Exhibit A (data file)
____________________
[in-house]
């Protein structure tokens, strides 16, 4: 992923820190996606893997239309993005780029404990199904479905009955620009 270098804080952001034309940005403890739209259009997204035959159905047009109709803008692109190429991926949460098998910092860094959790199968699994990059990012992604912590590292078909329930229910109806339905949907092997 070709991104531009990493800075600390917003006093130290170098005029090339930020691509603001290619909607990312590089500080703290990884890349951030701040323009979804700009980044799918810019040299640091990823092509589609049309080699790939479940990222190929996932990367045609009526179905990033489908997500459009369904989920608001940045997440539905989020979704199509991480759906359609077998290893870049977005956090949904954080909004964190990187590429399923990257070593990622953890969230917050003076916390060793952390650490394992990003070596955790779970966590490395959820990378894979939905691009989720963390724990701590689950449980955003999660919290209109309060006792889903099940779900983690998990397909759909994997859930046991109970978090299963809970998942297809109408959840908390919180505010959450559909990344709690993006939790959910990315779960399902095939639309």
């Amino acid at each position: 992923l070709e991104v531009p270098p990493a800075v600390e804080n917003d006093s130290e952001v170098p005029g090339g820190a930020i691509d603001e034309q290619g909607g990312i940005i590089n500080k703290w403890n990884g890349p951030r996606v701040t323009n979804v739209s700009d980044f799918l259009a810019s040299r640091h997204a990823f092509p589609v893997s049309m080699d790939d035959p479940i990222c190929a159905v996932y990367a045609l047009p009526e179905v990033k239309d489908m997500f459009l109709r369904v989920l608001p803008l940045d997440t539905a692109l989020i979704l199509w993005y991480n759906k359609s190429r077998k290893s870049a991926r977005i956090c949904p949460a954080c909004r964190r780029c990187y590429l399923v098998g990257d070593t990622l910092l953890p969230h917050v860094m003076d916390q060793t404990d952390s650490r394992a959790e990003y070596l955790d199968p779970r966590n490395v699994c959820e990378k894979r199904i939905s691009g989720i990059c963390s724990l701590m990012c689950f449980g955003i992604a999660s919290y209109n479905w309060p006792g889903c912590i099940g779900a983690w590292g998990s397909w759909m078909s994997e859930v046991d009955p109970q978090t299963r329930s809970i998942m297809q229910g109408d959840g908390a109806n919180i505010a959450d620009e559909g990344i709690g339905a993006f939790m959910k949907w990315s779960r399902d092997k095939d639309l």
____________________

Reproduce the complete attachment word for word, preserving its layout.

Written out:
[in-house]
């Protein structure tokens, strides 16, 4: 992923820190996606893997239309993005780029404990199904479905009955620009 270098804080952001034309940005403890739209259009997204035959159905047009109709803008692109190429991926949460098998910092860094959790199968699994990059990012992604912590590292078909329930229910109806339905949907092997 070709991104531009990493800075600390917003006093130290170098005029090339930020691509603001290619909607990312590089500080703290990884890349951030701040323009979804700009980044799918810019040299640091990823092509589609049309080699790939479940990222190929996932990367045609009526179905990033489908997500459009369904989920608001940045997440539905989020979704199509991480759906359609077998290893870049977005956090949904954080909004964190990187590429399923990257070593990622953890969230917050003076916390060793952390650490394992990003070596955790779970966590490395959820990378894979939905691009989720963390724990701590689950449980955003999660919290209109309060006792889903099940779900983690998990397909759909994997859930046991109970978090299963809970998942297809109408959840908390919180505010959450559909990344709690993006939790959910990315779960399902095939639309």
């Amino acid at each position: 992923l070709e991104v531009p270098p990493a800075v600390e804080n917003d006093s130290e952001v170098p005029g090339g820190a930020i691509d603001e034309q290619g909607g990312i940005i590089n500080k703290w403890n990884g890349p951030r996606v701040t323009n979804v739209s700009d980044f799918l259009a810019s040299r640091h997204a990823f092509p589609v893997s049309m080699d790939d035959p479940i990222c190929a159905v996932y990367a045609l047009p009526e179905v990033k239309d489908m997500f459009l109709r369904v989920l608001p803008l940045d997440t539905a692109l989020i979704l199509w993005y991480n759906k359609s190429r077998k290893s870049a991926r977005i956090c949904p949460a954080c909004r964190r780029c990187y590429l399923v098998g990257d070593t990622l910092l953890p969230h917050v860094m003076d916390q060793t404990d952390s650490r394992a959790e990003y070596l955790d199968p779970r966590n490395v699994c959820e990378k894979r199904i939905s691009g989720i990059c963390s724990l701590m990012c689950f449980g955003i992604a999660s919290y209109n479905w309060p006792g889903c912590i099940g779900a983690w590292g998990s397909w759909m078909s994997e859930v046991d009955p109970q978090t299963r329930s809970i998942m297809q229910g109408d959840g908390a109806n919180i505010a959450d620009e559909g990344i709690g339905a993006f939790m959910k949907w990315s779960r399902d092997k095939d639309l």